So the IPL's come home. Don't know whether I'll be able to say the same about myself when the opening match of the tournament starts at 8 pm. My first reaction on realising that it's that time of the year again was asking myself what the time difference was between the venue and my humble abode in daredevilish Delhi.
A voice inside me that sounded incredulously like Sachin Tendulkar (Praise Be Upon Him) told me that it didn't matter: whatever the time difference may be, the Lalit Kala Academy would ensure that it was prime time viewing here. But faster than it takes for an innings to get over in Twenty20 cricket I remembered that this time the IPL has come home to India. And then the looping worry of reaching home to catch the match between the Deccan Chargers and Kolkata Knightriders started anew.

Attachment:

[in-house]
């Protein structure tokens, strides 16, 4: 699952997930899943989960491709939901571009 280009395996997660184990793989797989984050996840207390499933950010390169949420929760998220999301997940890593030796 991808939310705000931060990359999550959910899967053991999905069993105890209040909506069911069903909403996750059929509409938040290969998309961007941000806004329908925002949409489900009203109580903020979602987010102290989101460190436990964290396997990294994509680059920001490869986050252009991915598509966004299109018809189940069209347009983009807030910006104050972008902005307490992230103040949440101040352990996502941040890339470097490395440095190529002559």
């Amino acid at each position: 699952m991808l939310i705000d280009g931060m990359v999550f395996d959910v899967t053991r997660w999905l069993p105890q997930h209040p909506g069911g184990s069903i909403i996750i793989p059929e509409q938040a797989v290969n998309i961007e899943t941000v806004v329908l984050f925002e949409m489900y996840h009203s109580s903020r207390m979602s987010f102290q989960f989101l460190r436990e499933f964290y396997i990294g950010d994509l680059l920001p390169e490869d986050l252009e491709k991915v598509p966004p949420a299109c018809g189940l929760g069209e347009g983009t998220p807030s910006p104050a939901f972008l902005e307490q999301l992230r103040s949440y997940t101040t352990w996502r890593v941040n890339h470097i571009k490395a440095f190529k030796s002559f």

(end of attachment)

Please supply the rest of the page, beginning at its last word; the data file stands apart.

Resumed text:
Usually, in such situations, I prefer hopping across to the dive near my office to catch the match. While I prepare myself to say all the right things the day after a one-dayer or after the second day of a Test match (“The wicket will start to turn from the third day” or “The outfield doesn't seem to make those cover drives carry to the boundary”), with a Twenty20 game on, all I need to think about is not blinking at the wrong time and breaking speed urination records in between overs. For this purpose, the local dive serves me well.
But a year has passed since the last IPL and I've become more responsible. The risk of the bar or restaurant not being allowed to show the match because of legalese, even after being dispelled by my cricket-understanding colleagues, has stuck to me like a ball creeping up on the batsman and lodging itself inside his pad. So here I am driving on fifth gear as if my destination is a maternity ward and not in front of my bedroom TV. For nostalgic reasons, rather than anything to do with titles of Ekta Kapoor serials or Karan Johar movies, I'm siding with the Kolkata Knight Riders tonight. Now to just jump another red light and make it home. The IPL has come home. But will I?